Monday, February 11, 2008

Wyoming Legislature opens 20-day session

The Wyoming State Legislature opens its 20-day budget session this morning. The governor's budget and an array of bills await their attention during this even-year "short session." Short session, maybe, but long days and nights for legislators.

The Governor presents his state of the state address this morning. You can watch in person at the State Capitol if you get there early. Most of us listen on the radio. While there are rumblings afoot that Wyoming's economy is slowing, Gov. Freuenthal plans to accentuate the positive, according to an AP story in this morning's local paper.

As we know from the national scene, these rumblings and rumors of doom-and-gloom can have major consequences. And it's a stark difference from the past four years, when we've entered the legislative session buoyed by visions of huge surpluses.

We have some major concerns about energy. New coal-fired plants are being scrubbed because of concerns about global warming. Actually, those fears have more to do with corporate paranoia about how a Democratic president might confront the real issue of global warming. Energy companies don't want to build huge coal-fired plants in Wyoming to take advantage of our low-sulphur coal, and then have to retrofit it in a couple years to comply with stricter regulations.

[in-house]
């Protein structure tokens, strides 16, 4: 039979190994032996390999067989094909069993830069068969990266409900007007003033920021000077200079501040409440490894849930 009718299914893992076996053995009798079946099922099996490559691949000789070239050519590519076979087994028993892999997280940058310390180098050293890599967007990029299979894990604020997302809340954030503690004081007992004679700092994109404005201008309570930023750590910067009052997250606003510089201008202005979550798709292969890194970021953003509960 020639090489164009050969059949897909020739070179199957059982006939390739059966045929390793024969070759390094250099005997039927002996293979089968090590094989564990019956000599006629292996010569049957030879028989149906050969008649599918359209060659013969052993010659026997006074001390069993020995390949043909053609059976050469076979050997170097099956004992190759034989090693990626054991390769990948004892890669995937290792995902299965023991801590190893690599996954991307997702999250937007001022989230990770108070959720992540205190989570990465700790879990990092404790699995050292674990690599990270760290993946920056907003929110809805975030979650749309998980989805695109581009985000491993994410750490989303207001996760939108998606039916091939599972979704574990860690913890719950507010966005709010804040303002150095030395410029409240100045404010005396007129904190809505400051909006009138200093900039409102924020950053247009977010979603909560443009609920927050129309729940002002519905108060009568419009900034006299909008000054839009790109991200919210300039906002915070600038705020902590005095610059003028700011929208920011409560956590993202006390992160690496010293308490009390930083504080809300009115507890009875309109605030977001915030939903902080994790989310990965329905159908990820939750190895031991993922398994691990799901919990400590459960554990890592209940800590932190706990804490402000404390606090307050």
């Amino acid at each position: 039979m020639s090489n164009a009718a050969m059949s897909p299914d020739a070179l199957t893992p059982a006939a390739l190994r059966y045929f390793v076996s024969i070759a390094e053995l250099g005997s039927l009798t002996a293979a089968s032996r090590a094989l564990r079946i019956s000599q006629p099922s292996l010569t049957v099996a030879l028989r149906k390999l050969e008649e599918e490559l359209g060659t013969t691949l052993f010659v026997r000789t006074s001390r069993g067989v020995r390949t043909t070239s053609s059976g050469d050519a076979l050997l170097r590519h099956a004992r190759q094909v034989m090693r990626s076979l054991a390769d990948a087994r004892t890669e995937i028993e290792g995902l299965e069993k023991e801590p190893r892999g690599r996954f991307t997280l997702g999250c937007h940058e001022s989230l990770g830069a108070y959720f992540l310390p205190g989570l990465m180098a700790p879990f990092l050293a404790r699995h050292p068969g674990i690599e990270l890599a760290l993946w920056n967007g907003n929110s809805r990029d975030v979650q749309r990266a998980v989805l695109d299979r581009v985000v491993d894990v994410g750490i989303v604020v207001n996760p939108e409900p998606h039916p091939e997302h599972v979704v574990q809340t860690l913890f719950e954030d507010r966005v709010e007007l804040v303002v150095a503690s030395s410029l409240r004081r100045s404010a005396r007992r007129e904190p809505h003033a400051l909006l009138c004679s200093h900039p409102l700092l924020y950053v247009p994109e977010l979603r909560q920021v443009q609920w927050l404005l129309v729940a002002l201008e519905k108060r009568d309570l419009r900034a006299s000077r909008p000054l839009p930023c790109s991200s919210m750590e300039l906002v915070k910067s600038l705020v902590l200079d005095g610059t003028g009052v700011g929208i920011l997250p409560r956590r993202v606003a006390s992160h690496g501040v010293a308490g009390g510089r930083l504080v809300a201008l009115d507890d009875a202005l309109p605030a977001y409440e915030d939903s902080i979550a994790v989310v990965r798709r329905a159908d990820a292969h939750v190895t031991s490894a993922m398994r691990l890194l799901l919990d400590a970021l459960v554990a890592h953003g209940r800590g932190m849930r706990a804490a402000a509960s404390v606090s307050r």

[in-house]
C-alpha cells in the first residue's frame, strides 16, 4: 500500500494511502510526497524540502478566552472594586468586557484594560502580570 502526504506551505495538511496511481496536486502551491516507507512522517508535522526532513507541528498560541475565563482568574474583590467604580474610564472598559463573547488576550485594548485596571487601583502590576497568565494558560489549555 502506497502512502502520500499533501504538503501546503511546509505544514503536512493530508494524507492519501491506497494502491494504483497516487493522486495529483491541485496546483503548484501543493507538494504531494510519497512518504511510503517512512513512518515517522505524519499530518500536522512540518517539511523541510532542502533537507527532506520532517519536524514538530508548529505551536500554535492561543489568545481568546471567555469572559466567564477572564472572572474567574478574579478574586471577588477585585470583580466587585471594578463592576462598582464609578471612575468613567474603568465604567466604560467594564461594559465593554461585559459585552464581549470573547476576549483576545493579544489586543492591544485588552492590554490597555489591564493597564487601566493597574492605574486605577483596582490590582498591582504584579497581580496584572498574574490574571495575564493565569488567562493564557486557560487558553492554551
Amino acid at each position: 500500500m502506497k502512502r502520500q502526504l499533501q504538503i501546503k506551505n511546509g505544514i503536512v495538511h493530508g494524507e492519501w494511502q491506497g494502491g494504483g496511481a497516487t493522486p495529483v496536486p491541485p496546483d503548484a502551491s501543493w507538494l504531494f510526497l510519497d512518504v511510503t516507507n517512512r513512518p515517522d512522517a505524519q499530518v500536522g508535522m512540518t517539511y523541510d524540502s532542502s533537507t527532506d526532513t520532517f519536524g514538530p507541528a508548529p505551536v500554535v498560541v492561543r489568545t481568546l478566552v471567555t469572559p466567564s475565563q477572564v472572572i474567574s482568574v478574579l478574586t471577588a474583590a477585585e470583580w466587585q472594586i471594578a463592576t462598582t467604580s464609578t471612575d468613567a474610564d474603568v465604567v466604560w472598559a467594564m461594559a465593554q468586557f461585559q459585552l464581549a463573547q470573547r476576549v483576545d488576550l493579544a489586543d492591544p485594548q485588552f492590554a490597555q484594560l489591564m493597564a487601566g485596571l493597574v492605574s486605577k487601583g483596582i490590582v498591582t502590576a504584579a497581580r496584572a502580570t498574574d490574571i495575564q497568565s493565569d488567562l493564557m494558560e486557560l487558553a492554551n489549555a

Naturally, carbon sequestering is going to be a big issue this session. Wind power, too, and how to regulate all the huge windmills going up across Wyoming to bring power to Colorado and California. Does Wyoming want to become one big windmill farm for the West? States such as California regulate windmills to deal with NIMBY complaints. Well, Wyoming doesn't want to continue being a cheap-energy plantation -- we've done enough of that already.

To the Legislature's credit, they've provided funds for the Energy Institute at the University of Wyoming. It's turned out to be a great forum for discussing all aspects of energy development, including global warming. Many of us thought it was going to be another good-ol' boys club for the oil, gas and coal industries.

One has to wonder about how much time the Legislature will devote to bills that cater to the Republican Party's pet topics: abortion, illegal immigration, school prayer, etc. There is one Republican bill that makes it a felony to assist illegal immigrants. Not sure what that means. If I give a quarter to an illegal immigrant, am I a felon? I'll have to look at the bill's wording before I ridicule it further.

Get more information about specific bills at And call or e-mail your senator or rep about your concerns. In Wyoming, the best way to do that is when the Legislature is not in session and your legislators are close to home. That's most of the year. But feel free to contact them in the next 20 working days. You'll be glad you did.

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